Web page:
In a different format, ‘Fine, thanks’ was a verbatim musical performed at Edinburgh’s C Venues, and featured a multitalented cast of 15 young people. The underlying theme of the show was to help break the boundary between speaking about a mental health and physical issue; they should be analogous. The production was set in a ‘group discussion’ style – where the characters openly shared real experiences and struggles with mental health and drug addiction, reinforcing the growing idea that it is most definitely fine to speak about your mental health. This style of awareness raised the beneficial impact of having a discussion, but it felt short in its attempt to introduce anything particularly novel in our understanding of the importance of mental health.
Despite this, the cast creatively raised some very critical points using song, such as the fact that more than one in four individuals will experience a mental health problem and if that if it isn’t you, then it will be somebody close to you. It appeared deliberately amateur, allowing those without a background in understanding mental health to relate in some form, through discussing exam and parental pressure on children as well as the role the government has played in escalating these concerns.
The final show I attended was a stimulating insight into modern neuroscience performed at Edinburgh’s Assembly George Square Studios. Baba Brinkman, emphasising his niche as a ‘middle class, white Canadian peer-reviewed rapper’ uniquely explored the scientific study of consciousness and probability theory in his ‘Rap Guide to Consciousness’. He focused on the ‘hard problem’ of consciousness, questioning why we have subjective experiences at all. He went onto explain that some neuroscientists believe that there is no hard problem; it is simply a flawed intuition, comically highlighting that it’s ‘like believing that your children are above average’. The production condensed and cleverly simplified modern neuroscience into a collection of rhymes, humour and lecture-style talks.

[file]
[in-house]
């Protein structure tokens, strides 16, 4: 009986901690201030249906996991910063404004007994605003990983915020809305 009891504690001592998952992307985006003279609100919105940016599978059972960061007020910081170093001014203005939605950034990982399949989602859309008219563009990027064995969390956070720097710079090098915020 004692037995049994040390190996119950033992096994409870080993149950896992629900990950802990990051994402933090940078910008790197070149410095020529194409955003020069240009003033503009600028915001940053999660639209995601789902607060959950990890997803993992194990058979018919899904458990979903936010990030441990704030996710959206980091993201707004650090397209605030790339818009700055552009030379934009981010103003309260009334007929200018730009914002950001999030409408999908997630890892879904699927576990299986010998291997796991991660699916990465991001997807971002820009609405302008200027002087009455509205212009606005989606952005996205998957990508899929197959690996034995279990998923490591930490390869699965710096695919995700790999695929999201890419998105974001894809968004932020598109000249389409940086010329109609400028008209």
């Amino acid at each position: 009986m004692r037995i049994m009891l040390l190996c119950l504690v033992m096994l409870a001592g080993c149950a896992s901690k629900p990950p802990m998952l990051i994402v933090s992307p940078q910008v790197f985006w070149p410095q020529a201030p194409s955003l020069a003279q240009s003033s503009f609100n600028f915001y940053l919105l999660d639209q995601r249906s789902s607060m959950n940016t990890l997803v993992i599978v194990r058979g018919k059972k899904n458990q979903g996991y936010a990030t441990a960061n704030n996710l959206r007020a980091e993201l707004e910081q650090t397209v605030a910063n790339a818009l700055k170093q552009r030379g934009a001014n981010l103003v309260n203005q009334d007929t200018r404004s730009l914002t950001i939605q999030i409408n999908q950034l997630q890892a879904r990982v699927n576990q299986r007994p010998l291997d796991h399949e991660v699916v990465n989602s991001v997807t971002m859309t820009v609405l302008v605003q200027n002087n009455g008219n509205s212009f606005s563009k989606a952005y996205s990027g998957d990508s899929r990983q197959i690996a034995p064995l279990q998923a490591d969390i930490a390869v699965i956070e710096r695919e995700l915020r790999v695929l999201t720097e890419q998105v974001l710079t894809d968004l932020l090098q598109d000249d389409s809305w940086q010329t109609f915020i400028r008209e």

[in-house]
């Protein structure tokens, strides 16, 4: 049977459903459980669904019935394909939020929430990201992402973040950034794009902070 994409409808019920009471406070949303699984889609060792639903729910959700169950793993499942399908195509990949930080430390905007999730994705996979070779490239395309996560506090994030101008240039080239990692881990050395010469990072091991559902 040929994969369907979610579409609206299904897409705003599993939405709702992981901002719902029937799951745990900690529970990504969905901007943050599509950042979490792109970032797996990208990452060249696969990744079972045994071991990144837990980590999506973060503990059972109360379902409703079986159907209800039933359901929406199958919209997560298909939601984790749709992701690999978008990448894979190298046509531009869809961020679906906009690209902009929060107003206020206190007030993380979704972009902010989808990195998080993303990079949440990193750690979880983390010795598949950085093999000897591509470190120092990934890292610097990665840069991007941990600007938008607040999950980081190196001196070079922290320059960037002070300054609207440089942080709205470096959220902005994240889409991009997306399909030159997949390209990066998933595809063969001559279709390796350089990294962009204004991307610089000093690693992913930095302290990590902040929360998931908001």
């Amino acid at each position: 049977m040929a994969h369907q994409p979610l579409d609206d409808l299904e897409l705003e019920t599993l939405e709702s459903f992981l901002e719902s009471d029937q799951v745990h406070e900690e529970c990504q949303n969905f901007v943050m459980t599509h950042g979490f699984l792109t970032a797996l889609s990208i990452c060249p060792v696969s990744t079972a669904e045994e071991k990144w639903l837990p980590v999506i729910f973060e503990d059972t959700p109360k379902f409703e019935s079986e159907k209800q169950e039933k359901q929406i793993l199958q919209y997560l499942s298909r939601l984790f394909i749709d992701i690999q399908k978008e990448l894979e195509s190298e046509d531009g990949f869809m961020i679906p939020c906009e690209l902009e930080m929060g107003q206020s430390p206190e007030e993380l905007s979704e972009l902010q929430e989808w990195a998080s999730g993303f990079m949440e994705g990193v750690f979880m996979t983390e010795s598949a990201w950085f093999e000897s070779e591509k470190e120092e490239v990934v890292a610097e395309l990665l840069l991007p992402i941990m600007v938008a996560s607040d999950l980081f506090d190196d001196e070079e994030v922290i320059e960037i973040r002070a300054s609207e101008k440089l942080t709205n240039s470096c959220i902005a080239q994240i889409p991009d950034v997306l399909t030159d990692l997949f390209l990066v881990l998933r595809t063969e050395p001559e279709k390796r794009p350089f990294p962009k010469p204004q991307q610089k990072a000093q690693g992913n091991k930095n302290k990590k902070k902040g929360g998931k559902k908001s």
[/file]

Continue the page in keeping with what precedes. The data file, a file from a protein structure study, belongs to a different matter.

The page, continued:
Brinkman introduced a famous philosophical argument, described as the ‘Knowledge Argument’ by Frank Jackson in his 1982 'Epiphenomenal qualia' paper. It is the assumption that an individual, Mary, knows all the physical facts that there are to know about colour vision from a black and white room – without having seen colour herself. Mary then leaves the room and enters the colourful world. The question is – did Mary learn something new? Brinkman has a refreshing stage presence, interacting with the audience and encouraging us to participate in answering these sorts of questions: why does subjective experience feel like something? Why does it feel as though there is a hierarchy of conscious beings? Why do we feel worse when we hear of a suffering dog and not a suffering insect?
The Rap Guide to Consciousness offers an insightful, greatly informative experience in learning about modern neuroscience in a manner that didn’t feel like the typical experience of learning something new. Brinkman offers a funny, but serious appreciation of the wonders of the human mind.
- Tanya Bhayani is an undergraduate psychology student at the University of Aberdeen.